Enterprise Resource Planning Implementation Issues

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Introduction

Enterprise resource planning (ERP) entails the process applied by companies to integrate and manage essential parts of the business. They utilize various software applications to facilitate the implementation of resource planning by consolidating diverse processes to operate in a single system (Catherine & Abdurachman, 2018). Software in manufacturing companies usually integrates business activities such as production, human resources, finance, purchasing inventory, planning, as well as marketing (Jinno, Abe & Iizuka, 2017). ERP solutions have improved and it is now possible to achieve web-based applications accessible remotely (Slack, Chambers, Johnston & Betts, 2009). They come with many benefits particularly promoting the free flow of information and effective communication between a single source of information, business area, and accurate reporting (Duplaga & Astani, 2003). This paper explores ERP issues during implementation, plan execution, expected benefits and explains a successful and bad implementation experience.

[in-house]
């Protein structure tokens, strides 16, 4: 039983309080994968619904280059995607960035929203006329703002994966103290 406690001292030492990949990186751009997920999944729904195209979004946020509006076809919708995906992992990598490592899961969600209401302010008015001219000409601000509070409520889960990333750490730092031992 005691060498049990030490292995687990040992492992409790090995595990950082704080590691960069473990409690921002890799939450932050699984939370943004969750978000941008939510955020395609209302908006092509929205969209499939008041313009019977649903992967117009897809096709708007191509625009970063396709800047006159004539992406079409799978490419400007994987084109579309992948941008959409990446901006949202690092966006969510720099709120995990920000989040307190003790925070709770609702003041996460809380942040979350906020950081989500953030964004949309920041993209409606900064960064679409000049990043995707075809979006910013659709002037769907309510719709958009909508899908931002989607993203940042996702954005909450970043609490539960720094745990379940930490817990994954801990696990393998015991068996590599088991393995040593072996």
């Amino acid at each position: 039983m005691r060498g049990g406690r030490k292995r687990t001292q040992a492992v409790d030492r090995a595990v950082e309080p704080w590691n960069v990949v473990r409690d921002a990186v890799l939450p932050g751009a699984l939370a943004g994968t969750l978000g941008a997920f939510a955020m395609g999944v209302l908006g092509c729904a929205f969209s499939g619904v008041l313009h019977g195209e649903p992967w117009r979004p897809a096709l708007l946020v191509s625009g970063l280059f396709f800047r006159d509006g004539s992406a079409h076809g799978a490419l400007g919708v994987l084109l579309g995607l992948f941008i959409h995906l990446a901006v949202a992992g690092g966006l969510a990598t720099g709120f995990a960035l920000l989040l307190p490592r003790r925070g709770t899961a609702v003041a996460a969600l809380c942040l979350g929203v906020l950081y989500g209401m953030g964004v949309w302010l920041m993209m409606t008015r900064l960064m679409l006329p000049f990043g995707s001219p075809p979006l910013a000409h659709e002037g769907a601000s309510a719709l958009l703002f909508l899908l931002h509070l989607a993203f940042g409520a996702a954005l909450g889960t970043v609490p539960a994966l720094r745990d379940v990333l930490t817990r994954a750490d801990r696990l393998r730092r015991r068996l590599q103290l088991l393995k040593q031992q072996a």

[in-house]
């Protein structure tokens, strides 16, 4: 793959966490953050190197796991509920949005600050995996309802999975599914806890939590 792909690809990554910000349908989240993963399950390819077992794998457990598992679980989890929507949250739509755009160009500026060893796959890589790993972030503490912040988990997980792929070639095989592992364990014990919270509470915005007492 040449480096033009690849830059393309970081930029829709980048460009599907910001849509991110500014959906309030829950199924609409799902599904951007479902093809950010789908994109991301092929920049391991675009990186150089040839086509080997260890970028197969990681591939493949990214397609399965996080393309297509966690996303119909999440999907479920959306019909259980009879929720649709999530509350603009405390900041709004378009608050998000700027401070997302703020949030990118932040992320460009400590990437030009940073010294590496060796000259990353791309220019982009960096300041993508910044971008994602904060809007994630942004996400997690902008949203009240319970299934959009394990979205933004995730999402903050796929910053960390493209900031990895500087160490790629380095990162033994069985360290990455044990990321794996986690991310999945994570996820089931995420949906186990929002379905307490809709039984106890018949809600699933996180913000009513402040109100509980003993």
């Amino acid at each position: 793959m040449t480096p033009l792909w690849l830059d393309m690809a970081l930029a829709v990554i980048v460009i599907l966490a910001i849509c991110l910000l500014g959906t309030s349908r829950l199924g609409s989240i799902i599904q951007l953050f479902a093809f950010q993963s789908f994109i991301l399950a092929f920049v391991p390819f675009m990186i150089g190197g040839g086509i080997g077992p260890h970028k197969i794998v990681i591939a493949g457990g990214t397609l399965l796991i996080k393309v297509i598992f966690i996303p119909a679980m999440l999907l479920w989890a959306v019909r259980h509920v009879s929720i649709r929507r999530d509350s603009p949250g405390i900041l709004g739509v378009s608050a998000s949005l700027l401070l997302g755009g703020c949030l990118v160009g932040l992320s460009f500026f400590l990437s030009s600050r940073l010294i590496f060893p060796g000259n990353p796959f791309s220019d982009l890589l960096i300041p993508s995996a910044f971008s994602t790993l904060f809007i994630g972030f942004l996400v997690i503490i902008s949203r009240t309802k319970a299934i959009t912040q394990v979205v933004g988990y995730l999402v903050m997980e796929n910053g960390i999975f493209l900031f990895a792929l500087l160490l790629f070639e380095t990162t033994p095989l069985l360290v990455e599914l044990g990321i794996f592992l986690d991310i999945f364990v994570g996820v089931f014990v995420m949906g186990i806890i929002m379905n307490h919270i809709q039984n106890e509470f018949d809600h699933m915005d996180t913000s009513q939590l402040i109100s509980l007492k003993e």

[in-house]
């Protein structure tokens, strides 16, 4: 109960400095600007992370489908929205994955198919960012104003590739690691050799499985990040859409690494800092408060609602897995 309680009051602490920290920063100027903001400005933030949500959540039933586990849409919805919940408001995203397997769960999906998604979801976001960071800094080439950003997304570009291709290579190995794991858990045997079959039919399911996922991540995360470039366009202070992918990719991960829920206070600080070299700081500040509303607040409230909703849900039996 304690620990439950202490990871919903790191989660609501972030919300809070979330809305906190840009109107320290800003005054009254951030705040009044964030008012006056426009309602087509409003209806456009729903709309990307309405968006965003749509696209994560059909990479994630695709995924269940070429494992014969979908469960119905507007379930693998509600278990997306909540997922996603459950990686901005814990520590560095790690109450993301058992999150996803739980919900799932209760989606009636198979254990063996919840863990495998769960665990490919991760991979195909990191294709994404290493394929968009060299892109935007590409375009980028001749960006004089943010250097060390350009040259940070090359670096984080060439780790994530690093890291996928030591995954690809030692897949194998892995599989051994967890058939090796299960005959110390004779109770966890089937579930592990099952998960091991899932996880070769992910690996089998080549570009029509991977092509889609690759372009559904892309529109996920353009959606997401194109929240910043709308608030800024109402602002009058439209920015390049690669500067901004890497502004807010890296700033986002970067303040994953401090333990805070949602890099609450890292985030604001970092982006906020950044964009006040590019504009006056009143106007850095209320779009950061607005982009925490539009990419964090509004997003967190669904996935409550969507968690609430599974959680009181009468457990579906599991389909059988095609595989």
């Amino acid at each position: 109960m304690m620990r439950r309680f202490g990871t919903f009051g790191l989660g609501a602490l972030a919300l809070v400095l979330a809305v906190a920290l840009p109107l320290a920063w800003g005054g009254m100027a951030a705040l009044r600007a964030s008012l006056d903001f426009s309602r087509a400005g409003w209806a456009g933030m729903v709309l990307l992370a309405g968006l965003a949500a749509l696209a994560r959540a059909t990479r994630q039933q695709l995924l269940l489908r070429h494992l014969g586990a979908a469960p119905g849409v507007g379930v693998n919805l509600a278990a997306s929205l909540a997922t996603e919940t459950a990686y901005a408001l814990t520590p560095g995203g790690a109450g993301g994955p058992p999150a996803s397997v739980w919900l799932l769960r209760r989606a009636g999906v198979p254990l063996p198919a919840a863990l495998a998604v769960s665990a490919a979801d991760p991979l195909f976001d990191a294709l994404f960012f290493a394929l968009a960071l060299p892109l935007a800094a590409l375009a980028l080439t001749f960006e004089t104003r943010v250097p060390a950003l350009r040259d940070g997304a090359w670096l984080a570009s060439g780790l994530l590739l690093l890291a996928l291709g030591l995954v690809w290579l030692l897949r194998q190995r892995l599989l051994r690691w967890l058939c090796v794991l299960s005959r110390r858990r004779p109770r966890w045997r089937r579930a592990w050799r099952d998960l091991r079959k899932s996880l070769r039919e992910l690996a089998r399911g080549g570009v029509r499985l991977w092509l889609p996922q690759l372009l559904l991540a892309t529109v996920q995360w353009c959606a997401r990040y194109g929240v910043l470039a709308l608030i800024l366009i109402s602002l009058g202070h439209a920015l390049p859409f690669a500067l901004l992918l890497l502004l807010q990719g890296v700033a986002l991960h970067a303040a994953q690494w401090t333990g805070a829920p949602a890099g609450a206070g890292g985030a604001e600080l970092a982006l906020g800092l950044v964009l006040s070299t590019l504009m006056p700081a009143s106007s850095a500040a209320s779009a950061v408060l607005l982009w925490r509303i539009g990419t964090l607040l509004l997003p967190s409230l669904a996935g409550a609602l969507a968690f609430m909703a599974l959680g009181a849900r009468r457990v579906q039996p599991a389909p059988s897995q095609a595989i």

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Implementation Issues

Organizations can face many issues during the ERP implementation resulting in the development of devastating challenges. Finding the right and perfect software is a major issue affecting organizations (Lo, Lin, Tsai, & Li, 2003). Since there exist many ERP systems, it is sometimes confusing to determine the most appropriate one based on efficiency, cost, and other features (Hassan & Mouakket, 2018). Lack of experience and understanding of how different systems function can hinder the software selection process.

Poor management commitment is another major issue affecting software implementation. Managers who are not interested may hinder effective communication and fail to pass beneficial information to workers (Schniederjans & Yadav, 2013). This means that the involved individuals would lack guidance and eventually lose focus (Ram, Wu & Tagg, 2014). The issues can make it difficult to identify the appropriate software and frustrate committed workers (Chondamrongkul, 2018). Moreover, the problem can affect the allocation of the necessary resources.